Subscribe to stay up to date with the latest in Provincetown!
Subscribe to ptownie

    Publisher’s Letter

    Provincetown is America’s oldest art colony, and for much of the 20th century anyone who was anyone in the art world came to our little slip of sand. But don’t let people tell you the glory days are over. Ptown continues to draw talented creatives of all stripes with its magical light and all-embracing vibe.

    In that spirit, welcome to the first “all art” issue of Ptownie. Art is no stranger to these pages, but this is the first time we’ve devoted an entire issue to what could arguably be called the lifeblood of the town. (OK—maybe fishing and art can both lay claim to the soul of the place.)

    We think there’s no better way to tell the story of 20th century art in Provincetown than through the art collection of the late Napi van Derek, whose pieces are destined for the Provincetown Art Association and Museum (PAAM). Our thanks to PAAM Director Chris McCarthy and Gallerist Jim Bakker for sharing their insights into Napi and his passion.

    Also in this issue, Renaissance man Jay Critchley shares the Cinderella story of Michael Andrews, a Ptown native and self-taught artist whose visionary work will have its first gallery showing this summer at Berta Walker Gallery.

    And we’re reporting on the must-see exhibition of the summer, Density’s Glitch, over at the gorgeously renovated campus of the Fine Arts Work Center (FAWC). If you’re looking to add a piece of top-tier art to your collection, here’s your chance because this show is a fundraiser and features the work of notable past FAWC fellows.

    You’ll see lots of familiar faces in Ron Amato’s portraits of Provincetown artists in this issue, though this group is just a small sampling of the talent that’s out there. And you’ll find an expanded portfolio on his website.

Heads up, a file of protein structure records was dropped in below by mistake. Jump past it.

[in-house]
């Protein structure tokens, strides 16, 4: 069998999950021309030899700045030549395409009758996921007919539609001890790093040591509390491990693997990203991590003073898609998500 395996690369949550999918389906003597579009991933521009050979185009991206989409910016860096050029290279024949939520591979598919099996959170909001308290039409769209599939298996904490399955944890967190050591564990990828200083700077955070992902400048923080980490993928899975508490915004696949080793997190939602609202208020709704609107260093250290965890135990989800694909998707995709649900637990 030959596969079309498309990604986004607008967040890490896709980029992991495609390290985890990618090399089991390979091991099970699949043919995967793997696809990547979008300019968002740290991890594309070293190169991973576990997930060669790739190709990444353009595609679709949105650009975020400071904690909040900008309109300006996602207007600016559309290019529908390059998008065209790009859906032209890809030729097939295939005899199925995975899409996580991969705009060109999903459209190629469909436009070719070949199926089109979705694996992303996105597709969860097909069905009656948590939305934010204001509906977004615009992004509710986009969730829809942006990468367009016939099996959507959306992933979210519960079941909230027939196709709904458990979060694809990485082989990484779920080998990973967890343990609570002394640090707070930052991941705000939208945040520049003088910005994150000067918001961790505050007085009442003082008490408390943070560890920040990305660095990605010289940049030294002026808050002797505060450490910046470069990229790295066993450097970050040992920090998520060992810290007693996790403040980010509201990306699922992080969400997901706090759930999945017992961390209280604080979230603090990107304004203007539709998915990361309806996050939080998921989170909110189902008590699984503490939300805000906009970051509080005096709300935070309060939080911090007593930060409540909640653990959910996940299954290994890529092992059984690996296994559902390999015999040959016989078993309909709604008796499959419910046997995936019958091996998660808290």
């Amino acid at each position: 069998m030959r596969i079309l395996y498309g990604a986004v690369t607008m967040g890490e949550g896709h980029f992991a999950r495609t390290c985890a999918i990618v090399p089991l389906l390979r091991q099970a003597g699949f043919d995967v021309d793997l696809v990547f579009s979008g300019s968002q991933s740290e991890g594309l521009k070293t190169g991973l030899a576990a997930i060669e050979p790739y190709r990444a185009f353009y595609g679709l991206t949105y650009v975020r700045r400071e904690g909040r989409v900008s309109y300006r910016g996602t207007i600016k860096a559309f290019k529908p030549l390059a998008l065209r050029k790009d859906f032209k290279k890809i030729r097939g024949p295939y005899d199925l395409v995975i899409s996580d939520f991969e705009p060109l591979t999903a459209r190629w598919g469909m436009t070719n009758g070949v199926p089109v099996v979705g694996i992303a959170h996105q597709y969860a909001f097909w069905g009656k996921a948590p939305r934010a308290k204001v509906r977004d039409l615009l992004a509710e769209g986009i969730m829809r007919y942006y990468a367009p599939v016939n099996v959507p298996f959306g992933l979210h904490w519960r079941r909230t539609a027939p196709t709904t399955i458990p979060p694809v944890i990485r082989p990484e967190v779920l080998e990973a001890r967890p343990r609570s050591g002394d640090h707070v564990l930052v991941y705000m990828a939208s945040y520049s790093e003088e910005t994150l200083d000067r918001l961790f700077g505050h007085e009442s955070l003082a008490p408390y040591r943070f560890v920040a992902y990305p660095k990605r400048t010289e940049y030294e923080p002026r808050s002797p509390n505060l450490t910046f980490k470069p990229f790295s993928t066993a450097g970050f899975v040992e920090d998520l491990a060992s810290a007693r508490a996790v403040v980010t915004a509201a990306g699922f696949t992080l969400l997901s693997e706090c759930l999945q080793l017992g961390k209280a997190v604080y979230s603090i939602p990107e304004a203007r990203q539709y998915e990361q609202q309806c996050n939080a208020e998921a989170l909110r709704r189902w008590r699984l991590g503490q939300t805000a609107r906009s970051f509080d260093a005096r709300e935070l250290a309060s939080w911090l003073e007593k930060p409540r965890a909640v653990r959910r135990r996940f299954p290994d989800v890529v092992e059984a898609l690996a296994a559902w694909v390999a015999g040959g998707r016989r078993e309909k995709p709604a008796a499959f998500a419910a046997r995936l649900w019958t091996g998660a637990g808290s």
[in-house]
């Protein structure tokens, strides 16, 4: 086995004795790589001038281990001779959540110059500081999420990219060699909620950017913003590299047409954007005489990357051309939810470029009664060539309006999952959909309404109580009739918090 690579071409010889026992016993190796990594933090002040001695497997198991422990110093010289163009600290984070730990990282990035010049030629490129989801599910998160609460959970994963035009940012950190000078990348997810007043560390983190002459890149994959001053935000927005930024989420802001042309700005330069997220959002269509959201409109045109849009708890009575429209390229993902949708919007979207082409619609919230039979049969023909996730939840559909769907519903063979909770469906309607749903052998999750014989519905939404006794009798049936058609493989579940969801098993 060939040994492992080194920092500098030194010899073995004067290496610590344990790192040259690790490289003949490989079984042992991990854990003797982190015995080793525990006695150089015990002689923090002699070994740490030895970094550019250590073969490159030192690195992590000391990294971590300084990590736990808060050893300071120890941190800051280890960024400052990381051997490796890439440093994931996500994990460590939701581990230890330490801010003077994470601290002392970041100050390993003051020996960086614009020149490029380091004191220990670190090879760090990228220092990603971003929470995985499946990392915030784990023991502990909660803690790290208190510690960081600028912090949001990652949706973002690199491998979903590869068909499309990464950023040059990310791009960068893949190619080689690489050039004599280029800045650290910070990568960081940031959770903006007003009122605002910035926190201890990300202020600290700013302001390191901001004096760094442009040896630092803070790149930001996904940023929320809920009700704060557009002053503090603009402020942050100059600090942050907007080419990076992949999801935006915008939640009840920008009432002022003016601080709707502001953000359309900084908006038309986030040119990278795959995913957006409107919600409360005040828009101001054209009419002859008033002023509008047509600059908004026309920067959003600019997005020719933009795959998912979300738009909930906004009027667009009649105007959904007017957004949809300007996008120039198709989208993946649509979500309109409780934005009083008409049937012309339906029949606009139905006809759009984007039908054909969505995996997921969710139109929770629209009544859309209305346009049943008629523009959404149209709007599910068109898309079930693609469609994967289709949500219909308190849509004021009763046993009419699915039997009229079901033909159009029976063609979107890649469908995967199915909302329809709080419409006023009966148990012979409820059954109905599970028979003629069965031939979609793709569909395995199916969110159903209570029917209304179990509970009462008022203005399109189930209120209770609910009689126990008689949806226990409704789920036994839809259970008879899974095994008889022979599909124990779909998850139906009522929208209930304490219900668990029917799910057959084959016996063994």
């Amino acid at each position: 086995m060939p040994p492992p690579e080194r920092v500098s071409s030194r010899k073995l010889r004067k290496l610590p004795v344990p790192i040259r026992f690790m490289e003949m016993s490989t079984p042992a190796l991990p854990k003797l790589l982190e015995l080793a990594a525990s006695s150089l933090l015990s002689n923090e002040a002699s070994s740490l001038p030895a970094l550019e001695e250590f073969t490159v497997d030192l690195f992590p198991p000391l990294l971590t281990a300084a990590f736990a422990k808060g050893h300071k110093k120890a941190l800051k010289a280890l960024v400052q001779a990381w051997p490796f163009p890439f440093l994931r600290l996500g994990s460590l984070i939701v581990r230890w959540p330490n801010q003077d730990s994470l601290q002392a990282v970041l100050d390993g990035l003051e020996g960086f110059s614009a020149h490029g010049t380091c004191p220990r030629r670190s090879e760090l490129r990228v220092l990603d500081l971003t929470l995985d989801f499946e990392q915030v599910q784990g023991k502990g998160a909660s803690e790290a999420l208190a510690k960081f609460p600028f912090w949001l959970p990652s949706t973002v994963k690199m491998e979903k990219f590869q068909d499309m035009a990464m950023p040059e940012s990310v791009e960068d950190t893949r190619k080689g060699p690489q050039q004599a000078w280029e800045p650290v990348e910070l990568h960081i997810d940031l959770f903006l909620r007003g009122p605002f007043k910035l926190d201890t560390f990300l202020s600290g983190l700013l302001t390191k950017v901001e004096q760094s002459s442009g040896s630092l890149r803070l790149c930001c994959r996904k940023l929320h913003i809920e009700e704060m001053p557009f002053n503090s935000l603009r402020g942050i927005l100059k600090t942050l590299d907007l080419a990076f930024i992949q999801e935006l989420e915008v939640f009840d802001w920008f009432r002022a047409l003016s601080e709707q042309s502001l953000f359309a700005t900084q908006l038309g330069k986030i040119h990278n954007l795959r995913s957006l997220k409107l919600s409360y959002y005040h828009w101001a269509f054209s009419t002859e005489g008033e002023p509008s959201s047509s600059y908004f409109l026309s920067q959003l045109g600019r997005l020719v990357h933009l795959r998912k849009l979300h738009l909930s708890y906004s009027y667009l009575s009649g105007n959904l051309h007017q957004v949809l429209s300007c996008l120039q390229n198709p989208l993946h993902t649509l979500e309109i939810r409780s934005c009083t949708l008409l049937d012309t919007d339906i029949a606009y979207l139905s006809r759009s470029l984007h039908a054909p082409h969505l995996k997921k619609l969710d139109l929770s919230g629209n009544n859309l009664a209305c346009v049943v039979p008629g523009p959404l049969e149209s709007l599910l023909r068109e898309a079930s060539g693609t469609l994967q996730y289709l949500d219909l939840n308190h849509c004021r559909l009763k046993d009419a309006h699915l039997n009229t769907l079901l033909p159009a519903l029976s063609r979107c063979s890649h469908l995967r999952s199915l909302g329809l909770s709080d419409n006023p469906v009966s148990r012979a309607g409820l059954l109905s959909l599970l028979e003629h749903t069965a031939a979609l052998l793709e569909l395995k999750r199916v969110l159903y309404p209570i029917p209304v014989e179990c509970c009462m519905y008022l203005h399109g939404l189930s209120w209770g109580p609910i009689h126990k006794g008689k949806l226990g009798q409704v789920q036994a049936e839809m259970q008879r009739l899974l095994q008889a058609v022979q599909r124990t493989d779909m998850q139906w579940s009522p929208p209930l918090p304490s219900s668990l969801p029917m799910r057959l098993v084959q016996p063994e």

Of course, no less fabled than Provincetown’s visual arts legacy are its literary and theatrical gifts, from Eugene O’Neil’s first play, performed on a wharf here over a century ago, to the Provincetown Theater of today. Byron Crawford gives us a peek into the aspirations of the theater’s current director, David Drake, and also profiles author Christopher Castelanni, who has made Provincetown his muse.

    And though Provincetown is our focus, we had to mention our friends down the road in Truro at the Castle Hill Center for the Arts, who are celebrating their 50th anniversary with a full schedule of summer courses and an expanded two-day dance festival in August.

    When Mike Miller asked me a few years ago if I’d be interested in writing about art for Ptownie, my first thought was that I don’t want to be an art critic. But Mike said it’s called Art We Love – just talk about work that speaks to you and spark the curiosity of townies and visitors who are strolling the gallery scene. So every two weeks in the summer I get to share art from the galleries on, as well as in each print issue. In this issue we’ve enlisted some additional voices for Art We Love. Our gratitude to Ken Fulk and Jim Balla for their reflections on Sal del Deo and John Waters, respectively.

    I hope this issue will inspire you to unleash your own creativity this summer and maybe take a class at PAAM or FAWC or Castle Hill. One of the great things about Provincetown is that it encourages you to get out there and try new things. So express yourself!

    -George Rogers, Arts Editor